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57 WHAT IS COMPUTER PERFORMANCE? server farm, and 1 or 2 orders of magnitude more than that for the huge server farms fielded by large companies, such as eBay, Yahoo!, and Google. Embedded systems tend to be inexpensive. The engine controller under the hood of a car cost the car manufacturer about $3-5. The chips in a cell phone were also in that range. The chip in a tennis shoe or greeting card is about 1/10 that cost. The embedded system that runs such safety-critical systems as eleva- tors will cost thousands of dollars, but that cost is related more to the system packaging, design, and testing than to the silicon that it uses. One of the hallmarks of embedded systems versus general-purpose com- puters is that, unlike desktops and servers, embedded performance is not an open-ended boon. Within their cost and power budgets, desktops, laptops, and server systems value as much performance as possible—the more the better. Embedded systems are not generally like that. The embedded chip in a cell phone has a set of tasks to perform, such as monitoring the phone’s buttons, placing various messages and images on the display, controlling the phone’s energy budget and configuration, and setting up and receiving calls. To ac- complish those tasks, the embedded computer system (comprising a central processor, its memory, and I/O facilities) must be capable of a some overall performance level. The difference from general-purpose computers is that once that level is reached in the system design, driving it higher is not beneficial; in fact, it is detrimental to the system. Embedded computer systems that are faster than necessary to meet requirements use more energy, dissipate more heat, have lower reliability, and cost more—all for no gain. Does that mean that embedded processors are now fast enough and have no need to go faster? Are they exempt from the emphasis in this report on “sustaining growth in computing performance”? No. If embedded processor systems were to become faster and all else were held equal, embedded-system designers would find ways of using the additional capability, and delivering new functionalities would come to be expected on those devices. For example, many embedded systems, such as the GPS or audio system in a car, tend to interface directly with human beings. Voice and speech recognition capability greatly enhance that experience, but current systems are not very good at the noise suppression, beam-forming, and speech-processing that are required to make this a seamless, enjoyable experience, although progress is being made. Faster computer systems would help to solve that problem. Embedded systems have benefited tremendously from riding an improvement curve equivalent to that of the general-purpose systems and will continue to do so in the future. the bullet points that follow this paragraph. Readers who accept the com - mittee’s views may choose to skip the supporting arguments and move on to the next chapter. · Increasing computer performance enhances human productivity. · One measure of single-processor performance is the product of operating frequency, instruction count, and instructions per cycle.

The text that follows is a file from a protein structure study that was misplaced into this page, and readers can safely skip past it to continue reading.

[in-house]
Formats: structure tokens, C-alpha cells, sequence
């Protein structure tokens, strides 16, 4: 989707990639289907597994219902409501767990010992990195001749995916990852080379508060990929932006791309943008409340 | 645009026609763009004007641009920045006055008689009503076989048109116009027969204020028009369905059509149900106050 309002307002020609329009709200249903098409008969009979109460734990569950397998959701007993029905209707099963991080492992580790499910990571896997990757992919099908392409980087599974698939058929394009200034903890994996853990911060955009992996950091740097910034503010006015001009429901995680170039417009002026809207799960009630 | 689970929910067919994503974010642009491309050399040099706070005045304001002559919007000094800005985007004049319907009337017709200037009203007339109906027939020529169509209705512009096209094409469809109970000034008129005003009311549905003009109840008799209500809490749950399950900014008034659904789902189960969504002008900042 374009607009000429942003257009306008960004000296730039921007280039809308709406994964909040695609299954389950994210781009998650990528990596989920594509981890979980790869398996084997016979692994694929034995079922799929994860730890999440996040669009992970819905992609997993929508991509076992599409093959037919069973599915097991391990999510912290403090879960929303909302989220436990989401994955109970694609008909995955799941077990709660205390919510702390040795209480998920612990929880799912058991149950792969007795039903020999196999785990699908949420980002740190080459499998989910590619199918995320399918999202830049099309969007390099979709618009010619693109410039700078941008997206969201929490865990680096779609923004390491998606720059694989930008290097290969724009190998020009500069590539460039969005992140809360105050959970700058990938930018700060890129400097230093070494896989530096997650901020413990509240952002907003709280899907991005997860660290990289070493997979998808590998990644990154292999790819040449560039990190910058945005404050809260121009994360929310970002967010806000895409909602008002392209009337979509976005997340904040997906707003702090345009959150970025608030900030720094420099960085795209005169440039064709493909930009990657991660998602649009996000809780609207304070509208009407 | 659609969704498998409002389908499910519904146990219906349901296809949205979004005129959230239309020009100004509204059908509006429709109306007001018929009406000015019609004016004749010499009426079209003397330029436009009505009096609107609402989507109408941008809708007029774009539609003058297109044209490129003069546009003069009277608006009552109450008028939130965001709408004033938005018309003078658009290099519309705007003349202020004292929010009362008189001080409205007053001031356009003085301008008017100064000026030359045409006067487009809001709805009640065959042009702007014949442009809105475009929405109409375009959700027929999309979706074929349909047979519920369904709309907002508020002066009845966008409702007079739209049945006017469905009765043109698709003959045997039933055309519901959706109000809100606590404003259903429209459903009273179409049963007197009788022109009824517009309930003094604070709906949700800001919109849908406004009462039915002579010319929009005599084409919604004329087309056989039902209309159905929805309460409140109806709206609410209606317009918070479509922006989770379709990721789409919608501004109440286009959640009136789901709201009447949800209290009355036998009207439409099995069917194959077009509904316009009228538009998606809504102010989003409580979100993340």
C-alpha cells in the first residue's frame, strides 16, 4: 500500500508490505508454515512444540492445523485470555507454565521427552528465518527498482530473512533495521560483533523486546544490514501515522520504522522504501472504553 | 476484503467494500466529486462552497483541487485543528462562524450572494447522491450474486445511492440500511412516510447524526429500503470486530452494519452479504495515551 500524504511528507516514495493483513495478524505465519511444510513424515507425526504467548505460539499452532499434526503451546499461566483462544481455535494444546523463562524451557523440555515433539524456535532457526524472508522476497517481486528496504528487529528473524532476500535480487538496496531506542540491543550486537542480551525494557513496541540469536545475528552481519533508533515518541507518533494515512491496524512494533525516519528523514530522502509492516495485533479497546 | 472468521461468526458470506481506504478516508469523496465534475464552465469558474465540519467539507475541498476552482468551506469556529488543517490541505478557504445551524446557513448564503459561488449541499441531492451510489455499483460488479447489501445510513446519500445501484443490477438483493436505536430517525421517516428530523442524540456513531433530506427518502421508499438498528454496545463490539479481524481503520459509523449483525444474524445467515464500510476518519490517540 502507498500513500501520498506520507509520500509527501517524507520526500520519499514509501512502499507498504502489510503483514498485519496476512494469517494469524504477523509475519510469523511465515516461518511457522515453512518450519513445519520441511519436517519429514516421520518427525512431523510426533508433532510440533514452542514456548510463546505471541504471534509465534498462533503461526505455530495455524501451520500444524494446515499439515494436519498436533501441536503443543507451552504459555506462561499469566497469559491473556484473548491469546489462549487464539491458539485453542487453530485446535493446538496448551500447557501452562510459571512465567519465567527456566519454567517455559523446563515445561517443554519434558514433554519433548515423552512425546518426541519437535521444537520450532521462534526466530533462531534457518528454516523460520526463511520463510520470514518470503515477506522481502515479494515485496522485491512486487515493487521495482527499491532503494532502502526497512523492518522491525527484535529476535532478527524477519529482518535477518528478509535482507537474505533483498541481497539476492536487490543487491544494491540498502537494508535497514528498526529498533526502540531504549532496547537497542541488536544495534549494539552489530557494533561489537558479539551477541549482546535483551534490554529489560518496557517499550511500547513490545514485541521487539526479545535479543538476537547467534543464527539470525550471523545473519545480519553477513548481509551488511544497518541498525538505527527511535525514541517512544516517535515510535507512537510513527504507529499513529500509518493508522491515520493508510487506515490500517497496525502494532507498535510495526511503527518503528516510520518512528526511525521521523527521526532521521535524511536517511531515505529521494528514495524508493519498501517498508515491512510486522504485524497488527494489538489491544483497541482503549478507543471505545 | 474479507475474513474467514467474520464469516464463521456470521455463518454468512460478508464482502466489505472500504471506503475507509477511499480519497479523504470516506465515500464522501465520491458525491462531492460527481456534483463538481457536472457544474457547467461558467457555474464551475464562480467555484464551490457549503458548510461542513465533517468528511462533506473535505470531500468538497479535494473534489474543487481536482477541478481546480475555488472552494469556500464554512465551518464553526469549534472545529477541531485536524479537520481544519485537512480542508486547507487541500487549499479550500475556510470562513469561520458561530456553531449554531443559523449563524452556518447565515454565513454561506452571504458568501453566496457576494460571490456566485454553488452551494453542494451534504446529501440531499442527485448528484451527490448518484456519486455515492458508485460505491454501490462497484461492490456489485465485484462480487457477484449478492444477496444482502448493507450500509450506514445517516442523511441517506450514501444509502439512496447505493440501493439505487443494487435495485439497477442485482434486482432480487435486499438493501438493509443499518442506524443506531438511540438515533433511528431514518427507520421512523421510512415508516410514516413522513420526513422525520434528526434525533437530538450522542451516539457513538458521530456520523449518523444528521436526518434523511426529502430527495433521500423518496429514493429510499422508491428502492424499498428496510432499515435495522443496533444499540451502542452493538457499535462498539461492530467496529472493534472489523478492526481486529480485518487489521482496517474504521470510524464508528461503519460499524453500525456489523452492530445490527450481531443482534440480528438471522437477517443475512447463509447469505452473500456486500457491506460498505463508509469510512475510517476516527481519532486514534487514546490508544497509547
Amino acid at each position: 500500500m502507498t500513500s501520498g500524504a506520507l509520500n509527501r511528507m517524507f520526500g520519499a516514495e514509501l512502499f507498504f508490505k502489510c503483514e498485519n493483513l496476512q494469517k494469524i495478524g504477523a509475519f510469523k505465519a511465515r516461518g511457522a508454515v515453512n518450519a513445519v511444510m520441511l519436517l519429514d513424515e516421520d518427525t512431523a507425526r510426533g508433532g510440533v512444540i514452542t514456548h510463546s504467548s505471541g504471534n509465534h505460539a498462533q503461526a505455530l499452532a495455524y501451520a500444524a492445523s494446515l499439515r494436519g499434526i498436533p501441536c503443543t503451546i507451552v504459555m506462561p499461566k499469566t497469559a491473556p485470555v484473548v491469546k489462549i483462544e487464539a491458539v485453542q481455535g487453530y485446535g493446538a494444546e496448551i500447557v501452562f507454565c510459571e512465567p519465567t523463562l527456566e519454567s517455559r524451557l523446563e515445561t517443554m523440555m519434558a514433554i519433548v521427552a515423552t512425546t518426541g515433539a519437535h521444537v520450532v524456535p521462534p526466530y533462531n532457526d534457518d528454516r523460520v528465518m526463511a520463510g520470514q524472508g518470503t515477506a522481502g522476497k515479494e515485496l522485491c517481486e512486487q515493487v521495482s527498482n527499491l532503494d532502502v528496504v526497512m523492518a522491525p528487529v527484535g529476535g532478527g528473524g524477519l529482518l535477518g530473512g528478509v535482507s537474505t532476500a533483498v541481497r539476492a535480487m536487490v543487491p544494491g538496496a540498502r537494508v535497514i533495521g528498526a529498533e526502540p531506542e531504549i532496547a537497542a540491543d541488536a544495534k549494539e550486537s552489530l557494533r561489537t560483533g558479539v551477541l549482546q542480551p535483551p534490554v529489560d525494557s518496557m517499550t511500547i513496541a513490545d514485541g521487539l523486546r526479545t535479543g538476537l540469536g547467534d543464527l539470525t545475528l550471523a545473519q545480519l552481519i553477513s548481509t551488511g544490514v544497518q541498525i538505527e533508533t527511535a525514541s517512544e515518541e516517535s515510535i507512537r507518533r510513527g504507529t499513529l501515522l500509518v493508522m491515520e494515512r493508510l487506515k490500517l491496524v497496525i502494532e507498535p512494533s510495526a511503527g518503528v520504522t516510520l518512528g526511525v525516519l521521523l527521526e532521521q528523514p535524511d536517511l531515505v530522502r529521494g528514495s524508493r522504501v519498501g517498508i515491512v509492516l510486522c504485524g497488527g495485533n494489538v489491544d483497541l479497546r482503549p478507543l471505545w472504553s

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58 THE FUTURE OF COMPUTING PERFORMANCE · Performance comes directly from faster devices and indirectly from using more devices in parallel. · Parallelism can be helpfully divided into instruction-level paral- lelism, data-level parallelism, and thread-level parallelism. · Instruction-level parallelism has been extensively mined, but there is now broad interest in data-level parallelism (for example, due to graphics processing units) and thread-level parallelism (for example, due to chip multiprocessors). · Computer-system performance requires attention beyond pro- cessors to memories (such as,dynamic random-access memory), storage (for example, disks), and networking. · Some computer systems seek to improve responsiveness (for example, timely feedback to a user’s request), and others seek to improve throughput (for example, handling many requests quickly). · Computers today are implemented with integrated circuits (chips) that incorporate numerous devices (transistors) whose population (measured as transistors per chaip) has been doubling every 1.5-2 years (Moore’s law). · Assessing the performance delivered to a user is difficult and depends on the user’s specific applications. · Large parts of the potential performance gain due to device inno - vations have been usefully applied to productivity gains (for example, via instruction-set compatibility and layers of software). · Improvements in computer performance and cost have enabled creative product innovations that generated computer sales that, in turn, enabled a virtuous cycle of computer and product innovations. WHY PERFORMANCE MATTERS Humans design machinery to solve problems. Measuring how well machines perform their tasks is of vital importance for improving them, conceiving better machines, and deploying them for economic bene- fit. Such measurements often speak of a machine’s performance, and many aspects of a machine’s operations can be characterized as performance. For example, one aspect of an automobile’s performance is the time it takes to accelerate from 0 to 60 mph; another is its average fuel economy. Braking ability, traction in bad weather conditions, and the capacity to tow trailers are other measures of the car’s performance. Computer systems are machines designed to perform information processing and computation. Their performance is typically measured by how much information processing they can accomplish per unit time,